We will first review the issues encountered in a classic survival analysis, which focuses on time to a single event. Many of these analytical challenges arise from the dynamic nature of the processes dealt with in survival analysis, where both (i) the ‘predictors’ (e.g., risk or prognostic factors, exposures or treatments) and (ii) the way they may affect, or be associated with, the risk of the event of interest may change during the follow-up of the cohort (Grambsch and Therneau 19946). These time-related changes require extending the conventional Cox PH model to allow modeling of, respectively, (i) time-varying covariates (Abrahamowicz et al 20127) and (ii) time-dependent effects (Therneau and Grambsch 20008). In some applications, different multivariable regression models, such as additive hazards (Martinussen and Scheike 20069) or accelerated failure time model (popular in causal inference literature), may be also considered as alternatives to the PH model. Further challenges, which require more specialized techniques, are related to some frequent limitations of the way the outcome (time-to-event) is measured, with unknown causes of death being dealt through net or relative survival (Perme et al 201210), and the lack of precision regarding the timing of the event calling for methods adapted for interval-censored data (Sun 200611, Joly et al 201212). Additional issues, and more complex methods, are of relevance if the study involves analyses of recurrent events (e.g., consecutive hospitalizations or infections of the same subject) (Cook and Lawless 200713) or joint modeling of time-to-event and longitudinal changes in a marker of disease progression or a surrogate outcome (Rizopoulos 201214, Wang and Taylor 200115). Further guidance will be provided regarding when and how the aforementioned single-event methods can be refined and extended to a more complex setting where the same subject may experience different types of events. The competing risks analyses offer a natural approach to deal with longitudinal studies with two or more mutually exclusive events, such as deaths due to different causes (Beyersmann et al 201216), but many real-life studies do not exploit their potential and, instead, rely on simplified analyses with censoring of competing events or use heterogeneous composite endpoints. Finally, multi-state models offer a framework for extending the time-to-event methods to more comprehensive analyses of the longitudinal processes of e.g. disease progression, able to account for individual patients following different pathways between either mutually exclusive or consecutive health states (Andersen and Keiding 200217).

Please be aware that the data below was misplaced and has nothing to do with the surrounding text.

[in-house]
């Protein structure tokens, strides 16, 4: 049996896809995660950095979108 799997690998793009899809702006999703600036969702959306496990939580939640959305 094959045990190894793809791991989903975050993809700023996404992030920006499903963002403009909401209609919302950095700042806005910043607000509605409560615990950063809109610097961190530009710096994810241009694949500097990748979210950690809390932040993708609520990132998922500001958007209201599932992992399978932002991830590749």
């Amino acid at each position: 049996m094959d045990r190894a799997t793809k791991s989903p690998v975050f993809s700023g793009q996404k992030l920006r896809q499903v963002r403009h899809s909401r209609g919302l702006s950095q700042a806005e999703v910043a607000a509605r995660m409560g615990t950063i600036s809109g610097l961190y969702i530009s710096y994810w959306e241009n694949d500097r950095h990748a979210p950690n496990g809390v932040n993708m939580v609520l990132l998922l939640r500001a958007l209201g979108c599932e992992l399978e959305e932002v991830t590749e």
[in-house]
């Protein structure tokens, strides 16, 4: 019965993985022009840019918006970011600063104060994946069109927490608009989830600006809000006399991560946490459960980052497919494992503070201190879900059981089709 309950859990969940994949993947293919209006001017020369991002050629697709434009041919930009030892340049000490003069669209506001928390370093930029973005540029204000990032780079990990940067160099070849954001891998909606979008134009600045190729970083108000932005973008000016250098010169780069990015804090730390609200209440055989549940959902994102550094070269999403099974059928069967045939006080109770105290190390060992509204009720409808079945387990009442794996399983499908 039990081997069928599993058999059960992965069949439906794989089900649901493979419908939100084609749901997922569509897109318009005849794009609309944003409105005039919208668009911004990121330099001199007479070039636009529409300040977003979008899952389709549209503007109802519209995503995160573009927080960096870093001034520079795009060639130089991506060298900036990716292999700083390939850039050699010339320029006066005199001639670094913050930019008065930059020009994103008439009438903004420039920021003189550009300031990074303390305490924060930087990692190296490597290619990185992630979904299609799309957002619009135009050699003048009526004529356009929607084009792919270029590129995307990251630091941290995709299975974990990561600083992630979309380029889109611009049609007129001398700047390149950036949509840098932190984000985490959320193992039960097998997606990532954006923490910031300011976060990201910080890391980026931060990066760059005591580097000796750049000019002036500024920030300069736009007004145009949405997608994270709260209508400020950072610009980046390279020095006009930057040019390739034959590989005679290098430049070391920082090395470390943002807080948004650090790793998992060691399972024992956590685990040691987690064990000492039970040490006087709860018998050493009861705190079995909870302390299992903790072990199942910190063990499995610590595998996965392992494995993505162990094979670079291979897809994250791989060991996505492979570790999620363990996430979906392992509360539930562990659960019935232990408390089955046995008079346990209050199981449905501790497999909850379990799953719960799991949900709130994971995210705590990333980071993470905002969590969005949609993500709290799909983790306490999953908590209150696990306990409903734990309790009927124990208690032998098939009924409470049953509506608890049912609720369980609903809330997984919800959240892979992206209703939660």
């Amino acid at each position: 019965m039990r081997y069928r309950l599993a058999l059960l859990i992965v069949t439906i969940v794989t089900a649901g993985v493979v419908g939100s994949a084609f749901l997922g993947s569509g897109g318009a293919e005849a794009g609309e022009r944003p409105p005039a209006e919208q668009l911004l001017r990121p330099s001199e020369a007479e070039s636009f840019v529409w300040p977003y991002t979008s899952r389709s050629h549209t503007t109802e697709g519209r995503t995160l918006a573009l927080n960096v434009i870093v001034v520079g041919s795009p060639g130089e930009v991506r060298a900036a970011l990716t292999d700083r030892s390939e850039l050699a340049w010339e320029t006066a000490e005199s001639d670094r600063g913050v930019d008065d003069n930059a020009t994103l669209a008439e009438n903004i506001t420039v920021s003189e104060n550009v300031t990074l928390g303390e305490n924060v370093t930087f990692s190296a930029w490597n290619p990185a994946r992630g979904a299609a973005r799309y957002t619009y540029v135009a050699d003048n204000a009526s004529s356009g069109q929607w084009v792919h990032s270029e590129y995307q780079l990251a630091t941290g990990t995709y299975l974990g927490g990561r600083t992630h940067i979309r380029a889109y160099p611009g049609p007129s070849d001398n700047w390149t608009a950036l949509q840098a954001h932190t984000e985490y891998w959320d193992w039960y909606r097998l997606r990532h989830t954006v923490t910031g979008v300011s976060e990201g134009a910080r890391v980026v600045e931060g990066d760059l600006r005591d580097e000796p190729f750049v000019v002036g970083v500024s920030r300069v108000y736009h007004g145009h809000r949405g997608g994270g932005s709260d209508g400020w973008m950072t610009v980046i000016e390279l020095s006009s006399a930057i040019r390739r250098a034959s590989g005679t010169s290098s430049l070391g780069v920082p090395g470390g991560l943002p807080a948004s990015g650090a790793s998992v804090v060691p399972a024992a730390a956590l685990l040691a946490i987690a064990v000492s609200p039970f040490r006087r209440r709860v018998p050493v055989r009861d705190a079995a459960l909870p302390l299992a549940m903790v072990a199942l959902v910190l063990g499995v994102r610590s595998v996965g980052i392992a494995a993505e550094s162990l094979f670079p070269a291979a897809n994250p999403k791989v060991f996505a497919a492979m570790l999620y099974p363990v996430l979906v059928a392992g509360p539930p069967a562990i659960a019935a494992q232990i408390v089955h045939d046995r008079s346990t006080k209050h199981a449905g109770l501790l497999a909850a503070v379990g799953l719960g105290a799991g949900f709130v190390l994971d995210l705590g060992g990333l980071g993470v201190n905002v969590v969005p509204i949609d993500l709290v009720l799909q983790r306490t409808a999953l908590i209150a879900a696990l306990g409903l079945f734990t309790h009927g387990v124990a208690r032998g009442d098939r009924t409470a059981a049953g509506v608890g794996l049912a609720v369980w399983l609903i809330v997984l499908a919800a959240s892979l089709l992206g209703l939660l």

Consistent with the general STRATOS approach, our overall aim is to explain the main concepts related to each of the aforementioned analytical challenges, and provide practical recommendations regarding the choice of methods that address specific challenges and statistical software that implements these methods. We will illustrate selected analytical issues and the applications of the proposed methods by concrete examples involving real-life and/or simulated data.
The next stage of the work on the more comprehensive recommendations for the analyses of observational studies will involve collaborations of TG8 with other Topic Groups, as censored survival data require more specialized methods to deal with such generic problems as the handling of missing data, modeling of the functional form for continuous variables, analysis of high dimensional data, or choice of the study design. On the other hand, developments in survival analysis have major implications for building prediction models and have complex links to causal inference.